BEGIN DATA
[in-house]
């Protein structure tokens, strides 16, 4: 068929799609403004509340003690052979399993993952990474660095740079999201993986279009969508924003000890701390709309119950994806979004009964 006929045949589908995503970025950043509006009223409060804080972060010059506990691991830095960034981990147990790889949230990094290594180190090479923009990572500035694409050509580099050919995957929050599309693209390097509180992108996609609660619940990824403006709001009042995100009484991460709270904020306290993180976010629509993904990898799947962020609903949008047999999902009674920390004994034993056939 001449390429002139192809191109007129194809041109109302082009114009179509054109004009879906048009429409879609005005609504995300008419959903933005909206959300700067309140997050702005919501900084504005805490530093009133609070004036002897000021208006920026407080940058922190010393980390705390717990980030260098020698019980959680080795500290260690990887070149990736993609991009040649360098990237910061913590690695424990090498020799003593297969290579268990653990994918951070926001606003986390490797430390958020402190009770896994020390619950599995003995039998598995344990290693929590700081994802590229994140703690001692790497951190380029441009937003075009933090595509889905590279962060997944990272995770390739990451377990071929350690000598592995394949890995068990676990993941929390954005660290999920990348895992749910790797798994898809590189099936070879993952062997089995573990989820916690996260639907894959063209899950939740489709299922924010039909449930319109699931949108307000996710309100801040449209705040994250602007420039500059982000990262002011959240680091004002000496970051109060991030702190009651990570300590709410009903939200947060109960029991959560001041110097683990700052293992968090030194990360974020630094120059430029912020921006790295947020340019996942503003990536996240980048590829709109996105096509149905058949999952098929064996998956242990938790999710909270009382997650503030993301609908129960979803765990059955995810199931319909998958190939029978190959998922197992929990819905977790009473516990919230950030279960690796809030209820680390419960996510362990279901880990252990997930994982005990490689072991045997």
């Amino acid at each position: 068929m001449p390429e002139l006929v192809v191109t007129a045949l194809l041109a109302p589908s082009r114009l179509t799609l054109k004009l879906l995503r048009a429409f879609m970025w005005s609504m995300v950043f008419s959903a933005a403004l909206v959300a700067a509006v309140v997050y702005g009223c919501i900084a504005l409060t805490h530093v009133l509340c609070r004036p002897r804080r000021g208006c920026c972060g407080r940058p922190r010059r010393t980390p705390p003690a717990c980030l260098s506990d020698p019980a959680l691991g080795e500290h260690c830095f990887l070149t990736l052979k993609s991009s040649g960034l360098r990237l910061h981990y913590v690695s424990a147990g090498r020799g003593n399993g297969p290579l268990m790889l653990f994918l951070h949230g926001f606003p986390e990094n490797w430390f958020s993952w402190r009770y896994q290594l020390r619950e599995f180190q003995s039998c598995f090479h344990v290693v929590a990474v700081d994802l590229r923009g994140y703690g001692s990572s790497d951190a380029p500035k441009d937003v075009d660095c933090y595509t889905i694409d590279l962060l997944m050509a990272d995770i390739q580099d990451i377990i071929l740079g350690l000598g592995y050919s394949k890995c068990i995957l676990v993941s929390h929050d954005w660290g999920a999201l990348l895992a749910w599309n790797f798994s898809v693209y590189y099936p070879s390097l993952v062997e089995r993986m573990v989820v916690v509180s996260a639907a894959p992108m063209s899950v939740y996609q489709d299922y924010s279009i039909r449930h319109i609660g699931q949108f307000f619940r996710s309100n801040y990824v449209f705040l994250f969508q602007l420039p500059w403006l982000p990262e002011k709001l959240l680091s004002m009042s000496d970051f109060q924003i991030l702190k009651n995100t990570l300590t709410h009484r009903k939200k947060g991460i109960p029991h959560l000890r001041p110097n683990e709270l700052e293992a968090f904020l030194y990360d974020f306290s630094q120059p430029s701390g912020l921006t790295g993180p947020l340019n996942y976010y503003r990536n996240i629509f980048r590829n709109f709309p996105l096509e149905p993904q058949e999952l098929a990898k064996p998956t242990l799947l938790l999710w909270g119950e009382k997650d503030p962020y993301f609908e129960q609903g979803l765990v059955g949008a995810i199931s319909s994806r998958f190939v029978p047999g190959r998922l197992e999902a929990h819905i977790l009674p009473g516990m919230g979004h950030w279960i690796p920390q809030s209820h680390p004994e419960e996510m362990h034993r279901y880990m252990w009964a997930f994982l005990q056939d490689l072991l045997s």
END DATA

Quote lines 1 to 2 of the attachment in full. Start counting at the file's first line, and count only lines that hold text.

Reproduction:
[in-house]
């Protein structure tokens, strides 16, 4: 068929799609403004509340003690052979399993993952990474660095740079999201993986279009969508924003000890701390709309119950994806979004009964 006929045949589908995503970025950043509006009223409060804080972060010059506990691991830095960034981990147990790889949230990094290594180190090479923009990572500035694409050509580099050919995957929050599309693209390097509180992108996609609660619940990824403006709001009042995100009484991460709270904020306290993180976010629509993904990898799947962020609903949008047999999902009674920390004994034993056939 001449390429002139192809191109007129194809041109109302082009114009179509054109004009879906048009429409879609005005609504995300008419959903933005909206959300700067309140997050702005919501900084504005805490530093009133609070004036002897000021208006920026407080940058922190010393980390705390717990980030260098020698019980959680080795500290260690990887070149990736993609991009040649360098990237910061913590690695424990090498020799003593297969290579268990653990994918951070926001606003986390490797430390958020402190009770896994020390619950599995003995039998598995344990290693929590700081994802590229994140703690001692790497951190380029441009937003075009933090595509889905590279962060997944990272995770390739990451377990071929350690000598592995394949890995068990676990993941929390954005660290999920990348895992749910790797798994898809590189099936070879993952062997089995573990989820916690996260639907894959063209899950939740489709299922924010039909449930319109699931949108307000996710309100801040449209705040994250602007420039500059982000990262002011959240680091004002000496970051109060991030702190009651990570300590709410009903939200947060109960029991959560001041110097683990700052293992968090030194990360974020630094120059430029912020921006790295947020340019996942503003990536996240980048590829709109996105096509149905058949999952098929064996998956242990938790999710909270009382997650503030993301609908129960979803765990059955995810199931319909998958190939029978190959998922197992929990819905977790009473516990919230950030279960690796809030209820680390419960996510362990279901880990252990997930994982005990490689072991045997």